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Meet Tommy Orange

With his critically ​lauded debut novel, the Oakland-bred author illuminates the rarely chronicled experiences of urban Native Americans.


Tommy Orange is currently working on two novels and a short-story collection.

Photo by Elena Seibert

Author Tommy Orange burst onto the literary scene last month with his powerful first novel, There There, a tender but unflinching story about Native American city dwellers—​a subject rarely explored. Set in Oakland, Orange’s multigenerational tale delves into its characters’ struggles as they question who they are and where they’re from. Their lives merge—and the novel explodes—at a heartbreaking fictional Oakland Coliseum powwow.

With writing that combines humor, action, and profound empathy, There There landed Orange a major book deal from Knopf with a sizable print run. He graduated from the Institute of American Indian Arts MFA program, where he now teaches, and is an enrolled member of the Cheyenne and Arapaho Tribes of Oklahoma.

Diablo talked to Orange about his East Bay roots and the significance of writing about the urban Native American experience.

Q: Why did you set your first novel in Oakland?
A: I was born and raised in Oakland. On my mom’s side, we go back two generations there. I worked for eight years in [Oakland], including at the Native American Health Center. I also did a storytelling project, where I heard a lot of Native American Oakland stories. But I noticed there was not much writing set in Oakland—and not much about urban Natives at all. … Part of literature, for me, is to make us feel less lonely and to help with empathy building—to make us more empathetic to others’ experiences.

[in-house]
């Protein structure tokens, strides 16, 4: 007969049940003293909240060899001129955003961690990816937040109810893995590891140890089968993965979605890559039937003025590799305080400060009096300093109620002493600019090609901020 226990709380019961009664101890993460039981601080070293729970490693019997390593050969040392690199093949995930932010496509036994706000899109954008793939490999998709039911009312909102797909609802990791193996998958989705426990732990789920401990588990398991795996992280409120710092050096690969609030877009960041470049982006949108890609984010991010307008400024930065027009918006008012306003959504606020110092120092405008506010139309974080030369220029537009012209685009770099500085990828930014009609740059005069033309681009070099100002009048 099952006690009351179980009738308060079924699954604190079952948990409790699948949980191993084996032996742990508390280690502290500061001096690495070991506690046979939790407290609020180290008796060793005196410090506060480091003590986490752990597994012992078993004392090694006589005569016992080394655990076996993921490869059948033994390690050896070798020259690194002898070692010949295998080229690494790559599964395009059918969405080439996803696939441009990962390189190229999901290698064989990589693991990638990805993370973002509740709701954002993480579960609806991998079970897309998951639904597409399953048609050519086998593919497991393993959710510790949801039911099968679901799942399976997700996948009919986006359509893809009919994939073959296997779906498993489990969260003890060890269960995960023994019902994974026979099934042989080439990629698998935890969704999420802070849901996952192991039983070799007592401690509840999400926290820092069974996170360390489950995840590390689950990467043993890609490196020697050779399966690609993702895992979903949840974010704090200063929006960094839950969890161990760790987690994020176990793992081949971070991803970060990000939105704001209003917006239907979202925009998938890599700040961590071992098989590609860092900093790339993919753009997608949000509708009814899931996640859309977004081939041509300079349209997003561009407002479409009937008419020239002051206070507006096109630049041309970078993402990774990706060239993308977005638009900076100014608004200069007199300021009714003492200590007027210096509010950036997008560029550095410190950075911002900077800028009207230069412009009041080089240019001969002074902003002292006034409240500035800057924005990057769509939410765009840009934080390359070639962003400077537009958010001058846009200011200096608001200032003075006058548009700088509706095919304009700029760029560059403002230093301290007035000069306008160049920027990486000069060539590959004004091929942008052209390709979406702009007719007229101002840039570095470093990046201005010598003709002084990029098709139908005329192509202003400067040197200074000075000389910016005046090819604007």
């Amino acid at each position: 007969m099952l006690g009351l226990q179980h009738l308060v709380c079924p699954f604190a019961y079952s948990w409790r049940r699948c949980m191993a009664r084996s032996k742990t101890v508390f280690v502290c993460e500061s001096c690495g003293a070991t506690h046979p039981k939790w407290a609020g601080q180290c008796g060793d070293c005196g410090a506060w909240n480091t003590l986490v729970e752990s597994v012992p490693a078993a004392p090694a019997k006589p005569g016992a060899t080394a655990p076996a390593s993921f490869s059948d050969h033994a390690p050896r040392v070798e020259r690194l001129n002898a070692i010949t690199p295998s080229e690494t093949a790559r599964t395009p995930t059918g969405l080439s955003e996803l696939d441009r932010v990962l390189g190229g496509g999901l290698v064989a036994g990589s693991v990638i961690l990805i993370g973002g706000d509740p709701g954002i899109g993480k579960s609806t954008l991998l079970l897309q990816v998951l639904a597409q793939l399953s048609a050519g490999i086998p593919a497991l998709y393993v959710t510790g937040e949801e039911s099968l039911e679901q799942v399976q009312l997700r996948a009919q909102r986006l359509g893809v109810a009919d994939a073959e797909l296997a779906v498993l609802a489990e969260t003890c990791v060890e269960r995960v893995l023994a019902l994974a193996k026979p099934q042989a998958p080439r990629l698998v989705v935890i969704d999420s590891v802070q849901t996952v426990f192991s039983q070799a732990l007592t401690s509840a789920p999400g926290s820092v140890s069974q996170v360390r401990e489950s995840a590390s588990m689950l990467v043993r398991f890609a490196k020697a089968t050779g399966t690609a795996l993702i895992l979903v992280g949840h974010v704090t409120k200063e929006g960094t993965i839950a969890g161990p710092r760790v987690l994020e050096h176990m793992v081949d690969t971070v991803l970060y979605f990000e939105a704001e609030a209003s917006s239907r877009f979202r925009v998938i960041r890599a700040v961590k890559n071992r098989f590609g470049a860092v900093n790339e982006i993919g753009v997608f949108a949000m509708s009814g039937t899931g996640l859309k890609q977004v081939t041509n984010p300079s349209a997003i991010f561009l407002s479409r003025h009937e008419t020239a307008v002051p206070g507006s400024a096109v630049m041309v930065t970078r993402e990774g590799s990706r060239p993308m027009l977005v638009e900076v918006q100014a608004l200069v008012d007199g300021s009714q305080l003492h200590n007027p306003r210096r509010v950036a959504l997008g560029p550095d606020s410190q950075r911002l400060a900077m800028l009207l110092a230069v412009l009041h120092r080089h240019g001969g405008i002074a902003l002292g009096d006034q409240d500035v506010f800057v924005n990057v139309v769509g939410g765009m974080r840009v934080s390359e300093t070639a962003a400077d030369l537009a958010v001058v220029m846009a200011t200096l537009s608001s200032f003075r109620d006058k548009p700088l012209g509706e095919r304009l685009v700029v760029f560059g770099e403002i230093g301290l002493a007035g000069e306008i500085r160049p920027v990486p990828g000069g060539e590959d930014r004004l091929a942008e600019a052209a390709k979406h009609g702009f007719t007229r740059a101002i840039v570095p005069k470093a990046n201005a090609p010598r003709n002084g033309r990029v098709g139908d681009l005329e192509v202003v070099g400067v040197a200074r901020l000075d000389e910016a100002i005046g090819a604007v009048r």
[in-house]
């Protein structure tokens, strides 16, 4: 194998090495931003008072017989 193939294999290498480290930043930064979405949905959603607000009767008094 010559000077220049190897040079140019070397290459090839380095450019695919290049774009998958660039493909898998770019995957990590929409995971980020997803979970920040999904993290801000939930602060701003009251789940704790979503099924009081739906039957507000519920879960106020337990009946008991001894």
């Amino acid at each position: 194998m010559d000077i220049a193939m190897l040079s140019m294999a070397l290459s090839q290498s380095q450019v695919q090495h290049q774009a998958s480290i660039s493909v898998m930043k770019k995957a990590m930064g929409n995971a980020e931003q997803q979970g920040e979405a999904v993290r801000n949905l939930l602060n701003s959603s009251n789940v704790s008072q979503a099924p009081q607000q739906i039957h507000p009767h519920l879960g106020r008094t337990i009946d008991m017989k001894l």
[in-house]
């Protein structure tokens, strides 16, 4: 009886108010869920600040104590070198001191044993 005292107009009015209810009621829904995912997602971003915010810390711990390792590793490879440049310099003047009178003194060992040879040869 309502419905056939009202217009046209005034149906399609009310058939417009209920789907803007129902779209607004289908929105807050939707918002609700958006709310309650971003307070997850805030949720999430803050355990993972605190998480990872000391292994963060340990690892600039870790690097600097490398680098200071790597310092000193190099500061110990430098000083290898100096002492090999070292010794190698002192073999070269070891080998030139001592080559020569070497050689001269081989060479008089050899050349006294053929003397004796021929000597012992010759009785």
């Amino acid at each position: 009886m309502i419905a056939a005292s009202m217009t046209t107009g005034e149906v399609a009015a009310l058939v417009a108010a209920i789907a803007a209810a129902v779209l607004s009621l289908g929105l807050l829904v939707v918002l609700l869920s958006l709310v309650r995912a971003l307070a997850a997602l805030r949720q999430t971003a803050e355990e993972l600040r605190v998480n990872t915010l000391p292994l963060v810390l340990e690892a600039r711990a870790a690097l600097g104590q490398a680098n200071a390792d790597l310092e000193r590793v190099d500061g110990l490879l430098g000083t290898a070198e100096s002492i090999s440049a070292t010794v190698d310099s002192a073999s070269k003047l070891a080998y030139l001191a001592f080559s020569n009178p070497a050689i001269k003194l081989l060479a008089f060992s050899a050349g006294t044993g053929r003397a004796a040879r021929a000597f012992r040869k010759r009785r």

Q: Why did you decide to have multiple characters narrate the chapters?
A: The initial impulse was just liking it in other books. … Also, coming from a community that felt voiceless in the larger scheme of things—as far as movies and literature, as far as representation goes—it felt like the right decision to have a whole bunch of voices come out, as opposed to one
or two.

Q: We sensed a subtle “man versus machine” subtheme. What were you going for?
A: Definitely one of the things that Native people struggle against is being considered past tense. … We’ve needed an update on how we think of Native people for a long time. It felt like, if I’m writing something that takes place now-ish, it would be almost tone deaf to not include our relationship with technology. It’s something that’s going to get more intense as we move toward this scary future.


Tommy Orange: 30-Second Bio

Age: 36
Raised: In Oakland’s Dimond District.
Current hometown: Angels Camp, where he lives with his wife and young son.
Current hobbies: Piano composition and guitar (Orange has a B.S. in sound arts); running.
Previous hobby: Roller hockey. “In the ’90s, there was a professional team that played at the Coliseum called The Skates, and we used to go to games. We started playing on the street; then an indoor rink near the Oakland airport opened up. I was a competitive tournament-level player from the age of 15 to 24.”
Favorite place in Oakland: Lake Merritt.
Favorite place to write: In a hotel room.
Tips for aspiring writers: “Write as much as you possibly can—when you feel awful; when you feel good; when you hate yourself, or your writing, or both; when you don’t think what you’re working on is worth anything. When you can’t write, revise. Read your work out loud.”

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